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NHS wins legal fight with pharma over off-label Avastin

Industry criticises judgement - fearful of 'undermining regulation' as well as big earning products


A group of NHS organisations have claimed a legal victory against Bayer and Novartis, which had sought to stop them using Avastin as a cheap, unlicensed substitute for their ophthalmology drugs.

The two pharma companies mounted the legal challenge to stop the 12 Clinical Commissioning Groups (CCGs) in the north east of England from using Avastin in place of Bayer’s Eylea and Novartis’ Lucentis  to treat wet AMD, claiming that it broke EU and UK laws governing medicines licensing.

However the judge, Mrs Justice Whipple DBE dismissed all of the claims, which could now open the door for other NHS organisations to follow suit – saving the health service millions of pounds and denting the revenues of the ophthalmology drugs, which are among the biggest earners in the UK.

The ruling comes after three years of legal manoeuvring and disagreement, and the decision has sharply divided UK pharma industry and NHS leaders.

Dr Sheuli Porkess, Deputy Chief Scientific Officer for the ABPI said: “We will consider this judgement carefully. Patients and doctors need total clarity on who determines whether medicines work and are safe to be used.

“This extraordinary judgement potentially undermines the regulation of all medicines and by doing that, neither patients nor doctors have clarity on what information to trust.

“As we exit the EU and the UK Government is looking for regulatory co-operation between the UK and the EU, this confusion is deeply unhelpful.”

Perhaps not surprisingly, there was a contrasting response from the NHS Clinical Commissioners, which represents the health service organisations that pay for care.

Responding to today’s ruling, Julie Wood, chief executive of NHS Clinical Commissioners said:

“We are delighted by today’s ruling that clearly shows the northern CCGs acted lawfully in introducing the preferred treatment option for Avastin. CCGs across the country have been thwarted in their various attempts to introduce the cheaper but equally effective drug Avastin for the treatment of wet AMD and the court rightly makes several findings about the legality of both CCGs and clinicians to determine whether Avastin is clinically effective and safe for ophthalmic use in local areas.”

The cost implications are clear, as the court judgement showed: it says Avastin’s list price is around £28 per injection; Eylea around £816 per injection; Lucentis around £551 per injection. It noted that actual prices will vary depending on a number of factors, including whether any confidential discount on price has been negotiated with a pharmaceutical company, but savings in each region will be substantial.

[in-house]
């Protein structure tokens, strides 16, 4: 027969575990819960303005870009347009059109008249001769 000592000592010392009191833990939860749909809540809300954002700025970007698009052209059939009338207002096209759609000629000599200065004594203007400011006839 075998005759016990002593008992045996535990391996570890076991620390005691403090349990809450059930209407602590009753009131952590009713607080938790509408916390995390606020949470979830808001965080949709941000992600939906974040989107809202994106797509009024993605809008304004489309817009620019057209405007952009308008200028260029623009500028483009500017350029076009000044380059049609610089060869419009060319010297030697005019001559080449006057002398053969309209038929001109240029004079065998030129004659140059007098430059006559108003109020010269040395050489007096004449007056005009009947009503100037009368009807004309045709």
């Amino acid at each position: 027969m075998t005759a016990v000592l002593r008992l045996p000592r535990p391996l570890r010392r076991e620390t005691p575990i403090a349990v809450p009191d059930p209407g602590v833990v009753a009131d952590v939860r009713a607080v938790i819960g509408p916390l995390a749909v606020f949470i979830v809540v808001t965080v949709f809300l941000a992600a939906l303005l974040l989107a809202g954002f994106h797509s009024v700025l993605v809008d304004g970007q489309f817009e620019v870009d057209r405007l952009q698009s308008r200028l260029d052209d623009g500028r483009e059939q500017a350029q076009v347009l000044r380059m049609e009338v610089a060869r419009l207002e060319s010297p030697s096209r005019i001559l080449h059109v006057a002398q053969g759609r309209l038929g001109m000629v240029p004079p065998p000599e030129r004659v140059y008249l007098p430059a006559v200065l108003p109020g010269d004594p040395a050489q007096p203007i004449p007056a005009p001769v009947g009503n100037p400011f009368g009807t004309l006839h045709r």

Julie Wood concluded by saying: “We are really pleased that the northern CCGs remained true to their belief that this was the right thing to do for their patients and populations in spending the NHS pound to best effect, and that it was lawful to do so.”

She said the savings, “with no impact on patient outcomes” would be huge, and called on the Department of Health and Social Care and NHS England to actively support other parts of the country to make these savings.

Bayer's Eylea (aflibercept) and Novartis' Lucentis (ranibizumab) are among the top selling drugs in England, number 2 and number 5 in the top ten medicines by spending in the 2016/17 year, according to NHS Digital data. The combined spending on the drugs last year was 477.3m - a total that could decline rapidly if CCGs in other parts of the country now follow the north east's lead.

England's Top 10 Drugs

Source: Prescribing Costs in Hospital and the Community, England 2016/17. NHS Digital

A number of technical factors helped tip the judgement in favour of the CCGs. After the challenge first arose in February 2015, NICE released guidance saying that Avastin was safe and effective in this setting, and the judge said this helped clarify the clinical case. The two pharmaceutical companies also argued that the ‘compounding’ or adaptation of Avastin for use in eye treatment was unlawful, but the judge found in favour of the defendants.

The case could not only open the door for more unlicensed use of Avastin, but also been seen as a precedent for similar cost-driven uses of unlicensed drugs. For that reason, Bayer and Novartis may decide to pursue the legal challenge further.

It remains to be seen if NHS England will encourage other parts of the country to follow suit, but is under huge budgetary pressure to find savings in medicines.

Read the verdict in full here.

Article by
Andrew McConaghie

21st September 2018

From: Healthcare



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